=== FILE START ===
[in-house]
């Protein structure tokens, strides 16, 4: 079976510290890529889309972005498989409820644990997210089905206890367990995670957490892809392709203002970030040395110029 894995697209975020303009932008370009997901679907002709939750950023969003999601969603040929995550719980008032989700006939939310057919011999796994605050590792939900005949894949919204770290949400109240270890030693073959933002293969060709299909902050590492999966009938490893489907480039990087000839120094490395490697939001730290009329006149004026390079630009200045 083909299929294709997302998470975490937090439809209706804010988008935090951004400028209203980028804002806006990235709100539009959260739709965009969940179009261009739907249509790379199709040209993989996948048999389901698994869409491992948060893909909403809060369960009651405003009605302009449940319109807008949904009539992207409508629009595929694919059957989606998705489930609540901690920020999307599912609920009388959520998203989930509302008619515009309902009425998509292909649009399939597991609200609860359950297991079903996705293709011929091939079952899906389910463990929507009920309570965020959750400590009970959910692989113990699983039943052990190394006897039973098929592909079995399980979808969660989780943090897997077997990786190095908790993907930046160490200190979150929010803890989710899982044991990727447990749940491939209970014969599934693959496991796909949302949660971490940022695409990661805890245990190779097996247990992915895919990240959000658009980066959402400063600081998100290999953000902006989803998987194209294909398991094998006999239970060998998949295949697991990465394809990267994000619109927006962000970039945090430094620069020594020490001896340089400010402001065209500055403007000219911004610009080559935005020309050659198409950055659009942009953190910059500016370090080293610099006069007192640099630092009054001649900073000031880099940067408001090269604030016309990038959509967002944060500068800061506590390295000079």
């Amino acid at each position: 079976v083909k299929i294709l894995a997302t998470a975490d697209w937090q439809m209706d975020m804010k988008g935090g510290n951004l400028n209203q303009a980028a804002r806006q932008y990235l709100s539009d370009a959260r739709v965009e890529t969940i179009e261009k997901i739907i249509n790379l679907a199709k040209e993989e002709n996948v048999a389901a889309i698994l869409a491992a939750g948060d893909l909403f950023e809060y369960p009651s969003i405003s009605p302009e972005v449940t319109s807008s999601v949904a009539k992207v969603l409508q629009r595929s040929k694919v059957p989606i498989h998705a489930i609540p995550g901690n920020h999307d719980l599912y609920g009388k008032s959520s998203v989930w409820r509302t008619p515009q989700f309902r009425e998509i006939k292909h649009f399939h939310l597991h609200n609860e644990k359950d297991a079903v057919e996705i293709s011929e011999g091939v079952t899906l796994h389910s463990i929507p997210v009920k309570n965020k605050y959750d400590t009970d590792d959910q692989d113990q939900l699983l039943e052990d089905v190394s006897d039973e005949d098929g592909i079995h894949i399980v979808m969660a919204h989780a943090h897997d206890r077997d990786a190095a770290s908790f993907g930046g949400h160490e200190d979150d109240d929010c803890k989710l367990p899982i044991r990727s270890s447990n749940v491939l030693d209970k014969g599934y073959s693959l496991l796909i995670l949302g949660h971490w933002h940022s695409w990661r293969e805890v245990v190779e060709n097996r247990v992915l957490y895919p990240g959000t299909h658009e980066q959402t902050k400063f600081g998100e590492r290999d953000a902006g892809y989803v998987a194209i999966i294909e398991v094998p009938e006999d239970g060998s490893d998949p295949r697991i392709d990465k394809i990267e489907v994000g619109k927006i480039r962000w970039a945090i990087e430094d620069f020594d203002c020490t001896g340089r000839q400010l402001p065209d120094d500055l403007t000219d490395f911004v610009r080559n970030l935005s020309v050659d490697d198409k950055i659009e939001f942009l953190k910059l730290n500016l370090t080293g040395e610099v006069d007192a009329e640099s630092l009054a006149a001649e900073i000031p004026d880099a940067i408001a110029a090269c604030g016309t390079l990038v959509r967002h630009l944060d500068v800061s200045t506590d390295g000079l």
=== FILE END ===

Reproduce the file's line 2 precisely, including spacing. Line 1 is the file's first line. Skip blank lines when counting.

């Protein structure tokens, strides 16, 4: 079976510290890529889309972005498989409820644990997210089905206890367990995670957490892809392709203002970030040395110029 894995697209975020303009932008370009997901679907002709939750950023969003999601969603040929995550719980008032989700006939939310057919011999796994605050590792939900005949894949919204770290949400109240270890030693073959933002293969060709299909902050590492999966009938490893489907480039990087000839120094490395490697939001730290009329006149004026390079630009200045 083909299929294709997302998470975490937090439809209706804010988008935090951004400028209203980028804002806006990235709100539009959260739709965009969940179009261009739907249509790379199709040209993989996948048999389901698994869409491992948060893909909403809060369960009651405003009605302009449940319109807008949904009539992207409508629009595929694919059957989606998705489930609540901690920020999307599912609920009388959520998203989930509302008619515009309902009425998509292909649009399939597991609200609860359950297991079903996705293709011929091939079952899906389910463990929507009920309570965020959750400590009970959910692989113990699983039943052990190394006897039973098929592909079995399980979808969660989780943090897997077997990786190095908790993907930046160490200190979150929010803890989710899982044991990727447990749940491939209970014969599934693959496991796909949302949660971490940022695409990661805890245990190779097996247990992915895919990240959000658009980066959402400063600081998100290999953000902006989803998987194209294909398991094998006999239970060998998949295949697991990465394809990267994000619109927006962000970039945090430094620069020594020490001896340089400010402001065209500055403007000219911004610009080559935005020309050659198409950055659009942009953190910059500016370090080293610099006069007192640099630092009054001649900073000031880099940067408001090269604030016309990038959509967002944060500068800061506590390295000079």